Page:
a) The campaigns of excavations

The first excavations, carried out by Henri Baudot from 1836 to 1842 at the bottom of the cliff, revealed a series of rooms, a huge entrance and a building where a stone water pipe, fed by an underground spring, used to flow.1787 From 1926 to 1939, Henri Corot successively undertook nine campaigns of excavations, during which he uncovered a vast trapezoid-shaped esplanade and an ellipsoidal basin (4.50mx3m), crossed by a pipe, harnessing a second spring.1788 From 1948 to 1953, Roland Martin and Gabriel Grémaud excavated a fanum*, composed of a five-metre squared cella*, enclosed by a gallery, and a huge yard (15mx10m), with a spring in its middle, surrounded by a mosaic-floored portico. According to Martin, this building and its sacred pool must have been the main place of devotion of the shrine.1789 Finally, Deyts, who undertook to clean up the site from 1963 to 1967, discovered about 300 wooden statues underneath the concrete floor of the trapezoid esplanade unearthed by Corot.1790 This discovery was of great significance, for very little material of this kind had been found until then. The marshy area where the wooden carvings were found had rendered the preservation of those statuettes possible; water and peat had kept the wood intact.1791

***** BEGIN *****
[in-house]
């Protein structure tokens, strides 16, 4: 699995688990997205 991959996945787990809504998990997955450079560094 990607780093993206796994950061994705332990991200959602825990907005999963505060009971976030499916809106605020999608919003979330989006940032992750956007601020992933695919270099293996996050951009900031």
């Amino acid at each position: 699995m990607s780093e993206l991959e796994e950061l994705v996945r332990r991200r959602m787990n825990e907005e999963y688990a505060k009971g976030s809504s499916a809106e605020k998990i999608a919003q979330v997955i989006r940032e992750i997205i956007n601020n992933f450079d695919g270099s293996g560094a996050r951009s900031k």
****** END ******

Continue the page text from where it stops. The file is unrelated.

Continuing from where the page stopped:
Baudot, 1842-1846, pp. 95-144, plates I-XVII ; Grenier, 1960, t. 2, pp. 612-614 ; Deyts, 1983, pp. 22-25 ; Deyts, 1985, p. 13 ; Green, 1999, p. 8.


Corot, 1927-1932, pp. 9-10, 242-264 ; Corot, 1935, pp. 357-362 ; Grenier, 1960, II, p. 614 ; Deyts, 1983, pp. 26-27 ; Deyts, 1985, p. 13-15 ; Green, 1999, p. 8.


Martin & Grémaud, 1947-1953, pp. 135-155 ; Grenier, 1960, t. 2, pp. 614-617 ; Deyts, 1983, pp. 28-32 ; Deyts, 1985, p. 16 ; Green, 1999, p. 8.


Deyts, 1983, pp. 32-61.


To avoid them crumbling into dust on contact with air, the statuettes were treated with a plastic resin, called polyethylene-glycol, as soon as they were taken out of the swamp. See Deyts, 1983, pp. 62-63.